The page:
Earlier today, I noted that iTunes 12.1 has changed the display of the Info window, the window that displays when you select one or more tracks and press Command-I. You use this window to tag files; to edit the metadata, such as the track name, artist, album name, and more. But this window is poorly […]
Apple may have sold gazillions of iPhones in the latest quarter, but the questions about iTunes are still coming strong. This week, I look at three interesting questions. How can you label live recordings by date and set? How can you sync from iTunes Match to a non-iOS iPod? And what are those mystery columns […]
iTunes 12.1 has been released, the first major update to the latest version of this app. Apple claims that this update improves sync performance, and there is a new Notification Center widget that you can use to control your music. The Notification Center widget displays when you invoke Notification Center, if you choose to add […]
You know, I saw that Pono video too, with all the musicians saying how great it sounded. And I knew it couldn’t be true, because, you know, science. But it turns out that Neil Young was lying all the time. David Pogue has an excellent article about Pono on the Yahoo website, where he explains […]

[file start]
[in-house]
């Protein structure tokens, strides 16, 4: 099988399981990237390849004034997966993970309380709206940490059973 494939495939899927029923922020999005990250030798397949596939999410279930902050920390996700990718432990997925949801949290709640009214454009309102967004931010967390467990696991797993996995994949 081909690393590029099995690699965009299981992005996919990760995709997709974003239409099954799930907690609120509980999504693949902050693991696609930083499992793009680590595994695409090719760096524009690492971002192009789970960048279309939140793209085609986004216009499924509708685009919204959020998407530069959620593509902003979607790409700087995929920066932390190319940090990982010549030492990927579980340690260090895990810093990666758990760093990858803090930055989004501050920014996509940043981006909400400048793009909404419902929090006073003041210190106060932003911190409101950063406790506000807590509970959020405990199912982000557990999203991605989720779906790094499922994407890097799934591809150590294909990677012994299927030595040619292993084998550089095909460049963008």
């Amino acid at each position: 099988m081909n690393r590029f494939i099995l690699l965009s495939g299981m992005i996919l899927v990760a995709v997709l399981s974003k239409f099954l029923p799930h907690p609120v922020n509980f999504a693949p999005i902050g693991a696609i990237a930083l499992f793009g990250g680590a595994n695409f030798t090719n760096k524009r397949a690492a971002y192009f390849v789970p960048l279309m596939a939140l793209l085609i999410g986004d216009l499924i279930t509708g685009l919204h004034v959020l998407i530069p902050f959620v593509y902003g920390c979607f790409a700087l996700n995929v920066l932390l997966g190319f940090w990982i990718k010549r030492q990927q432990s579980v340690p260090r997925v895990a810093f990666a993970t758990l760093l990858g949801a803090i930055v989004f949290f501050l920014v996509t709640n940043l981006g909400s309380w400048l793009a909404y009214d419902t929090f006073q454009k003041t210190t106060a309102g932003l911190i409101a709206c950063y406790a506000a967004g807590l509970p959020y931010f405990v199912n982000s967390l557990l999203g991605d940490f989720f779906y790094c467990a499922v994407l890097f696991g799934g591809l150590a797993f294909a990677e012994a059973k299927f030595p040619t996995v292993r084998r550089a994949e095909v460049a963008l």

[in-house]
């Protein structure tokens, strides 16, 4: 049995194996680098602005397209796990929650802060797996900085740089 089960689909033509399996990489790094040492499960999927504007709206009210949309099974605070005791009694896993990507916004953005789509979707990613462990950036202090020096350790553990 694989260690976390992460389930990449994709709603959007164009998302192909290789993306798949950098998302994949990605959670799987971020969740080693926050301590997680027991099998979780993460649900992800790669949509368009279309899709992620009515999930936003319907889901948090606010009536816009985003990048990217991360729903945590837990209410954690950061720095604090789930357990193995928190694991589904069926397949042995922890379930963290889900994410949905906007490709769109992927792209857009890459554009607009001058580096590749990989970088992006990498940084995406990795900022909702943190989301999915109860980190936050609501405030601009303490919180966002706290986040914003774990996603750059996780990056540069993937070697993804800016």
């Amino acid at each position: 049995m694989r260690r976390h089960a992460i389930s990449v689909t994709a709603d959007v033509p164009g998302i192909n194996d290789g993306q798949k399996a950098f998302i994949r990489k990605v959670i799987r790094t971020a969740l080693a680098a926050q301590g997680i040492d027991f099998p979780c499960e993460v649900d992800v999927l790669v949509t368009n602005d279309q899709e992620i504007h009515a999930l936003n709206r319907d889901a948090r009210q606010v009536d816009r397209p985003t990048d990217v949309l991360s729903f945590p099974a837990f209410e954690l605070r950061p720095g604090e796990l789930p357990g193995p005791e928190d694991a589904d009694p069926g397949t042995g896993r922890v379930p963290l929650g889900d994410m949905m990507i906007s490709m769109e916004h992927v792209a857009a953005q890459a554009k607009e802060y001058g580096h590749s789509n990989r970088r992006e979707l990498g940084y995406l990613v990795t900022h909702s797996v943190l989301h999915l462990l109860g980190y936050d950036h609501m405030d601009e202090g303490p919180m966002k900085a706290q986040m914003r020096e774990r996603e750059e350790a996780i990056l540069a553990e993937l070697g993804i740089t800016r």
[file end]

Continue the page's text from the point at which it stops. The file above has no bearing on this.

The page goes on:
David Pogue on Pono:
You’ve got to admit it: The argument for the Pono Player sure is appealing — that we don’t know what we’ve been missing in our music.
Unfortunately, it isn’t true.
He did a blind test with 15 volunteers. And they didn’t hear a difference.
So I wrote to Pono — and heard back from Neil Young himself.
“Of approximately 100 top-seed artists who compared Pono to low resolution MP3s,” he wrote, “all of them heard and felt the Pono difference, rewarding to the human senses, and is what Pono thinks you deserve to hear.”
Aha — there’s a key phrase in there: low-resolution MP3s.
Clearly, if Pono’s testing involved a remastered, high-resolution audio file going head-to-head with an original, crummy MP3 of the same song, you’d hear a difference.
My advice: If you want a better, richer, better balanced, less tiring, more comfortable listening experience, you don’t have to spend $400 on a new player and throw away your existing music collection.
Just spend a couple of hundred bucks on a nice pair of headphones.
Thank you David.
BTW, I think that Neil Young is a charlatan. Just saying…